The book was published in 2015, what sort of reactions and responses have you had to the book ?

The response to the book has been overwhelmingly positive, with many readers telling me that though they found all the stories interesting, there are one or two that resonated particularly deeply for them. I am always happy to hear this!

One of the mixed race writers, struggles outside of writing to describe herself in racial terms, and this is a theme for many of us, including the need to authenticate or align ourselves with our ‘blackness’; - do you think it is important for mixed race individuals to choose their own ways of describing themselves, rather than accept typical labels given to them and to embrace their individuality and why do you think writing is an important medium for this?

I think it is important for mixed people to do what they want to, and to resist pressure to do, or say, or identify with anything which does not feel authentic to them. One important factor informing Tangled Rootsis the sheer range and diversity of mixed people and how people choose to self-define. For some this is a racial description – they are Nigerian-British, or Anglo-Indian for others it is a metaphor, like Robert Ippolito’s piece where he sees himself as a ‘bridge’ between his various racial, geographical and cultural influences. I think writing could be important because it allows exactly this sort of imaginative leap – but there are visual artists producing mixed race art too. In fact, across the arts there are many writers, performers, and makers who ponder the limits of assigned identity and the possibilities of creating new ones. I see Tangled Rootsas contributing to that stream of thought.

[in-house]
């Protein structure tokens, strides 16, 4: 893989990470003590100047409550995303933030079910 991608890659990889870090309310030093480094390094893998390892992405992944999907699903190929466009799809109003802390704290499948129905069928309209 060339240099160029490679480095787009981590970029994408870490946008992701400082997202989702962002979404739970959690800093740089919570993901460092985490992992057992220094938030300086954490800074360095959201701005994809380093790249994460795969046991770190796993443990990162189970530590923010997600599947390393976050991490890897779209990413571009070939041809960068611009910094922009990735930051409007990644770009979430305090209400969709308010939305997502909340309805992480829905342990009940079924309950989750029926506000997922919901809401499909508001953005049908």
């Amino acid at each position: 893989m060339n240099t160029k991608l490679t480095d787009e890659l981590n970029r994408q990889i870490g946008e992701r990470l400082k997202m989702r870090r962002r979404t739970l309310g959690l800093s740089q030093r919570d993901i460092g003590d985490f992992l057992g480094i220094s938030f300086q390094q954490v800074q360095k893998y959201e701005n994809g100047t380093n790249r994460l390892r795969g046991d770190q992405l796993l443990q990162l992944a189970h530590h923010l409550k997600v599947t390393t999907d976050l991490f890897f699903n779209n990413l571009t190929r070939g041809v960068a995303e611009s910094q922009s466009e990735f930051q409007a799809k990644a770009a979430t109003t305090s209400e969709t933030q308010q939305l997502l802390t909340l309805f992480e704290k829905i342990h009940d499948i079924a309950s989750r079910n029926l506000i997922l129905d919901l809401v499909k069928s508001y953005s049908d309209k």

In your introduction to the book, subtitled ‘Tinting the gene pool’ you talk about how the writers of the book, ‘insist on their notion of here-ness, the situated-ness of their lives’ – why do you think this is important in the current social and political climate of modern day Britain? 

Part of the point of Tangled Roots is to record how well-established mixed people and mixed relationships are within British society. Areas of the UK such as Tiger Bay in Cardiff, or parts of Liverpool and Bristol have been mixed for hundreds of years. We are not a sudden phenomenon. Though we are now the fastest growing ethnic group in the country, this has come from a long history: of resilience on the part of minority populations, and increasing tolerance in the majority population, a combination of factors which have developed over centuries, and demonstrated in political and legal human rights legislation over the past 50 years. This is a proud history that current populist and right-wing strands of political thought seek to erase or ignore. Instead, they favour peddling an anti-immigrant, anti-other narratives of ‘arrival’ and ‘take over’ which is designed to stoke fear and resentment, and is in danger of damaging the carefully woven fabric of British society.